Voltage is the unit of measurement for electronic potential, from one point location to another.

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37 views

Is impedance the ratio of voltage to current at any instant?

My book defines impedance as the ratio between the amplitude of voltage to that of the current (Vmax to Imax), I just wanted to make sure whether its also true for the instantaneous values of voltage ...
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0answers
27 views

Accelerating voltage relationship to energy

if I have the accelerating voltage, how can I obtain the energy in eV? Basically, I asked someone for the energy, but instead they gave me the accelerating voltage. What more data would I need to ...
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4answers
98 views

Relationship among heat generated, power, current and voltage

Can you help me understand the relationship between current, voltage and heat generated? I tried two sets of heated gloves. One uses a battery which generates 7.4 volts x 2 amperes (14.8 watts of ...
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1answer
14 views

grounding spherical shells

a Q1 charged spherical shell A with radius of a is inside a Q2 charged spherical shell B with radius b. now A is grounded. since no force is acting on Q1 all of them should be neutralized. and at the ...
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1answer
37 views

Ohm's law deviation

In terms of superconductivities and diodes (I do not know anything else except these), Ohm's law deviate from a linear relation. I search many titles or tags for this but I did not understand properly ...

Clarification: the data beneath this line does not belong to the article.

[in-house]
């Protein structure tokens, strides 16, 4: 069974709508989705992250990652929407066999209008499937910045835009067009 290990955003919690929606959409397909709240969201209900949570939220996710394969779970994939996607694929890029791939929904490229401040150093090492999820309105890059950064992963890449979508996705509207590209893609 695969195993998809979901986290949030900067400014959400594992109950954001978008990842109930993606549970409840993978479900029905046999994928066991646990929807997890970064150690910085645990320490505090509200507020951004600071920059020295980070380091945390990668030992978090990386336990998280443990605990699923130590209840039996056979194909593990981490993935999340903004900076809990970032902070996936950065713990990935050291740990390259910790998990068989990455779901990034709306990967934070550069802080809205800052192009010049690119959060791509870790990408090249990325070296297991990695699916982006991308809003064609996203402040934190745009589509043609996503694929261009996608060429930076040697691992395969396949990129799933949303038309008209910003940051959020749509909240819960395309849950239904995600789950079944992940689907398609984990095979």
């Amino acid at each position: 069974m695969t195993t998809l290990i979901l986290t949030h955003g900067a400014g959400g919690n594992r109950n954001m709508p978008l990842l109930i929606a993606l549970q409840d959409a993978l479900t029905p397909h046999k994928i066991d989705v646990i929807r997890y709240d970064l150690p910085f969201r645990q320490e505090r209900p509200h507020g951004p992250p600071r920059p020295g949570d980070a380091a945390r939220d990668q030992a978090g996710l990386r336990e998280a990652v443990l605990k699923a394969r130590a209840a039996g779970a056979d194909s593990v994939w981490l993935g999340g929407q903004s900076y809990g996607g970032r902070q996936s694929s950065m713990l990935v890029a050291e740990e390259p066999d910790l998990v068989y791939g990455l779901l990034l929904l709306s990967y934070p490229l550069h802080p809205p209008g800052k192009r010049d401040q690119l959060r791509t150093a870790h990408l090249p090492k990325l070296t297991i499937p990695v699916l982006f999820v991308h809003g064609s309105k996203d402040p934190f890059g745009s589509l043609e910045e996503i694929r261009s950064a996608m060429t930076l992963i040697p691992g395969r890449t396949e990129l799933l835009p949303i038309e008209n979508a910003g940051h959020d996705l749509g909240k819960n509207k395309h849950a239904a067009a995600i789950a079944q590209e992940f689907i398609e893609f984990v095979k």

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1answer
53 views

Potential Dividers - Why do I need the second resistor?

So I am doing the OCR Physics GCSE course, and I have just learnt about potential dividers in electronic circuits. I get that the first resistor steps down the voltage so a component with a lower ...
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3answers
81 views

Potential Difference Across Components in Parallel & Series Circuits

So I have two questions, but they're kind of linked so I'm putting them in one. 1) I have a simple circuit with a battery connected to three lamps in series. If I then add a second battery but ...
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2answers
61 views

Why don't capacitor charging graphs look like other exponential growth graphs?

Sorry if this question is stupid, but I can't find any answers for this online. Physics websites show that capacitors charge and discharge exponentially. The discharging graphs of charge against time ...
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0answers
43 views

Wind turbine design question [closed]

I am planning to design a wind turbine that is has rotor blade radius of 0.915m and is connected to a generator. The generators specifications are, it is an ac generator with 5000 coil turnings and a ...
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3answers
88 views

Voltage drop across capacitors in series, why?

Basically when you connect more than 1 capacitor in series then the charge on each capacitor is same but there is a voltage drop across each capacitor. I have no intuition as to why the voltage drop ...